Q: What is an ice wine?
Ice wine is a specialty wine made from grapes, which have remained on the vines until after the first frost. These grapes have a more intense flavor and sweetness. Because of its intensity, ice wine is drunk as a dessert or after dinner wine in a much smaller quantity. It normally is sold in smaller bottles and tends to have a higher cost — as the harvest is generally smaller as well.

Q: What does “late harvest” mean?
Late harvest refers to when the grapes are removed from the vines. Late harvest grapes have had more time on the vine and have therefore grown sweeter with time, due to a higher concentration of sugar. A wine made from late harvest grapes, such as late harvest Riesling will be sweeter.

Q: What are French Hybrid grapes?
Pennsylvania has great terrain for French Hybrid grapes, such as Chambourcin, Seyval Blanc, Baco Noir, Vignoles, and Marechal Foch. Vinifera (vin-if-fur-ah) grapes come from the old world, primarily Europe, and produce the drier wines many connoisseurs appreciate, such as Chardonnay, Cabernet Sauvignon, Merlot, and Pinot Noir. All of these different types of grapes grow throughout the state.

Q: How long can I store wine? 
Wine ages in the bottle. Whether it should age for a month or years is dependant on the type of wine. Light, crisp, white or sweet wines generally should be consumed while young – within a year or so. Big, bold reds and some Chardonnays benefit from age. You may want to allow them to age for years.

Q: How long will wine retain its flavor after opening?
Once a bottle of wine is opened, the air immediately starts to affect the taste and smell. If you do not drink an entire bottle, try using a “vacu-pump” device to pull out all the air. Then tightly re-cork the bottle. White wine will usually keep for two to three days after the initial opening; red will keep about three to five days. Remember, you also can use your remaining wine in many recipes! White wine is great over chicken or to stir fry vegetables, etc. Red wine adds great flavor to red sauces, chili and beef fondue.

Q: How should I store my wine?
Wine with a cork closure should be stored on its side to prevent the cork from drying out. Wine with a synthetic closure does not have to be stored on its side, but wine racks are just so handy. Wine likes dark, consistently cool storage areas. Exposure to intense light and heat can ruin a wine.

As a rule of thumb most red wines will benefit from breathing. White wines that have had 12 or more months aging may also benefit from decanting. If you don’t have a proper decanter, use any large mouth glass container. The idea is to expose the maximum surface to the air, to help open up the fruit flavors and develop the wine’s true character.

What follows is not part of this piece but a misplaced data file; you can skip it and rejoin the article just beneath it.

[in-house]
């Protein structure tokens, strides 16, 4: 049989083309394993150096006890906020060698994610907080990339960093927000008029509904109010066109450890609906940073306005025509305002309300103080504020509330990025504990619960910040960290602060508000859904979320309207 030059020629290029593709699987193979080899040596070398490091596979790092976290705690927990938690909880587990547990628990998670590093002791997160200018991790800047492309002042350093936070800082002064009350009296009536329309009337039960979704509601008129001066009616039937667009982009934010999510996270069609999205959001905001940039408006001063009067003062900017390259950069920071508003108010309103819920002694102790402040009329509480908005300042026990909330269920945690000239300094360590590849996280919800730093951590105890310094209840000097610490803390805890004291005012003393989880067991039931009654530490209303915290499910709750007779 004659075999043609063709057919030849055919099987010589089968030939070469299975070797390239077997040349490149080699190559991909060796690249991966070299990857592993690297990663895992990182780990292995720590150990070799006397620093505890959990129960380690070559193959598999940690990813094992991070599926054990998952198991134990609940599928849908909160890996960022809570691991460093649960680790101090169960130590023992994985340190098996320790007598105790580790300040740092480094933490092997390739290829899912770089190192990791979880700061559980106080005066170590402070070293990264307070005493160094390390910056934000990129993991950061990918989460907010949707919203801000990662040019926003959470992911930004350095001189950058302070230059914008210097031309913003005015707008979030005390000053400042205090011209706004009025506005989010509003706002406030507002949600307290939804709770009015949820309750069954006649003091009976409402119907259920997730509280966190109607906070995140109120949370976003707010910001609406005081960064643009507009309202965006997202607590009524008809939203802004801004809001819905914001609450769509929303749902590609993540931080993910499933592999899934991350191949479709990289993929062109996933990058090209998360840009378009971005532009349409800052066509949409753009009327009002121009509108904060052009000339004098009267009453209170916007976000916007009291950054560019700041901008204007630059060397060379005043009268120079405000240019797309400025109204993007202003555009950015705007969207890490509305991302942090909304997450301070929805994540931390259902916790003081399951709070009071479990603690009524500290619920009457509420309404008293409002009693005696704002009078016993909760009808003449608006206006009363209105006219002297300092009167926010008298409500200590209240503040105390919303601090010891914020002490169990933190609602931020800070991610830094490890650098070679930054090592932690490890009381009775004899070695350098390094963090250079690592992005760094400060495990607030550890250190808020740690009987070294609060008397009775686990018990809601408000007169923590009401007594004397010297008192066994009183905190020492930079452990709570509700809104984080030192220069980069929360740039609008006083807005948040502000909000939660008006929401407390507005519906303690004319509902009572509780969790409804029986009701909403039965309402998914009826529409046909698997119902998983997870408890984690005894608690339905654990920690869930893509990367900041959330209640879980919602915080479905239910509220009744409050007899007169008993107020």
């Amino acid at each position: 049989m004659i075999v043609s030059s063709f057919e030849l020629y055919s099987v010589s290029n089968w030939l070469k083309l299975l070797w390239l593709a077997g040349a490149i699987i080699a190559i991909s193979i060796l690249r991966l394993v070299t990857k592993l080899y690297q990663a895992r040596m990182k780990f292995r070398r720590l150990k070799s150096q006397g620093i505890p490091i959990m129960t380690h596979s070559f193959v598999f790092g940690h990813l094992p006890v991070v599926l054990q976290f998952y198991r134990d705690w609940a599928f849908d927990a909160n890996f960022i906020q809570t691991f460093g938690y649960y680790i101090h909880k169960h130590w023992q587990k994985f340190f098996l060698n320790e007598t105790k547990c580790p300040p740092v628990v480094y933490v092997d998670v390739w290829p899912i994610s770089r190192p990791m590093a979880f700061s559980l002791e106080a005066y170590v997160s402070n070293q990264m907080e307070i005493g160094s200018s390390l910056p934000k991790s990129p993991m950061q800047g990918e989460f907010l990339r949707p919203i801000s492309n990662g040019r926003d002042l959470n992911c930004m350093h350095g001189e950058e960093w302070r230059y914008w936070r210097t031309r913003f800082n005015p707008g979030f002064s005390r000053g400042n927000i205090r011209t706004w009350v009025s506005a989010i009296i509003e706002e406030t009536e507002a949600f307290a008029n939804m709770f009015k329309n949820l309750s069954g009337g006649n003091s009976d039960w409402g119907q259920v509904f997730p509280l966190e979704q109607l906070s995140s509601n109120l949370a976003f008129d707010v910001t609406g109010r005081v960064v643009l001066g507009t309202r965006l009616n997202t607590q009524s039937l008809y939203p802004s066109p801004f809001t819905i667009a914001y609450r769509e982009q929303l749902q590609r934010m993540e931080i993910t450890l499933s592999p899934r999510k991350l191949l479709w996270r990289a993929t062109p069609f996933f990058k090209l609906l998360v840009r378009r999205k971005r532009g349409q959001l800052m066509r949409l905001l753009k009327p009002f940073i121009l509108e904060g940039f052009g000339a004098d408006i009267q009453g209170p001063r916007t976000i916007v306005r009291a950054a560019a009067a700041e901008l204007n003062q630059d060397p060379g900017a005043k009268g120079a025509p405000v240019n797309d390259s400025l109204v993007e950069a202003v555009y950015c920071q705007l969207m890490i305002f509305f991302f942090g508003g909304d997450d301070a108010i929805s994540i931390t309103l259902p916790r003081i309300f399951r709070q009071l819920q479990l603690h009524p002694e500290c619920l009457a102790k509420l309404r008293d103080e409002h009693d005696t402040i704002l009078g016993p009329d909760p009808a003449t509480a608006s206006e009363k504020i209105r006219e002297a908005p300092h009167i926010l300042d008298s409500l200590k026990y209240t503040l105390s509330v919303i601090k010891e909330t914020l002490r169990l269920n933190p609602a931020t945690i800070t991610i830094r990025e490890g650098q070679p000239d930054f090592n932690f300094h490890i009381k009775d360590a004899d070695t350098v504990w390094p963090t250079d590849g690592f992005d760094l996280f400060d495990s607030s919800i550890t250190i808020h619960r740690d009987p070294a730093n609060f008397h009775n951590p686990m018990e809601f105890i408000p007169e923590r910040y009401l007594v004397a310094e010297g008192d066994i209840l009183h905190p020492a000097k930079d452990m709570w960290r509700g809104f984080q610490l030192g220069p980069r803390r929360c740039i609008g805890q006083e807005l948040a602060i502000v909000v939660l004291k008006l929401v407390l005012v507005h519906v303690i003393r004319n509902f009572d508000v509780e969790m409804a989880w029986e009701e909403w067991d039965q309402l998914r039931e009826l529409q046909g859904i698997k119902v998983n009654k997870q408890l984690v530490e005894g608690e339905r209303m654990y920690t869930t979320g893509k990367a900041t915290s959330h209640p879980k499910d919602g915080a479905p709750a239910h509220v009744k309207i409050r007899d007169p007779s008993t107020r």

If a wine has spent up to 12 months in oak barrels allow 1 hour;
24 months allow 2 hours; 36 months, allow 3 hours.
If there is sediment use a filter to decant (a coffee filter works just fine).

Did you know?

  • 20 million acres are planted for grapes worldwide.

  • Among the world’s fruit crops, wine grapes rank#1 in number of acres planted?

  • 164 countries import California wines.

  • 30 million gallons of wine were lost in the 1906 San Francisco earthquake.

  • Phylloxera was first discovered in California on 14 augus 1873

  • It take 5 years to harvest a commercial crop from newly replanted grape vines.

  • 10,000 varieties of wine grapes exist worldwide.

  • It cost 80 cents per bottle to age wine in a French oak barrel.

  • It cost 2.25$ per bottle to age wine in only new French oak barrels.

  • The first known reference to a specific wine vintage is mentioned in roman history rated 121 B.C. as a vintage “of the highest excellence.

  • A bottle of opened wine stored in the refrigerator lasts 6-16 times longer than it would if stored at room temp?

  • There are 400  oak species available

  • Only 20 are used in making oak barrels.

  • 5% of an oak tree is suitable for making high grade wine barrels.

  • 54.6% of restaurant wine sales, red wines represent

  • 2.64$ is the average cost of the grapes used to produce a $20 bottle of wine.

  • To prevent a sparkling wine from foaming out of the glass, pour an ounce, which will settle quickly. Pouring the remainder of the serving into this starter will not foam as much.
    Old wine almost never turns to vinegar. It spoils by oxidation.

  • In 1999 Merlot was the “hot” varietal, but 50 years earlier in 1949, the “darling of the California wine industry” was Muscatel.

  • A 1889 newspaper that described the Napa Valley crop as the finest of its kind grown in the U.S., was referring to hops. 

  • Wine has so many organic chemical compounds it is considered more complex than blood serum. 

  • 170 years – the average age of a French oak tree harvested for use in wine barrels.

  • Portugal has 1/3 of the world’s cork forests and supplies about 90% of the cork used in the U.S.

  • Beaujolais Nouveau cannot be legally released until the third Thursday of every November. In 2003 the date is Nov. 20th.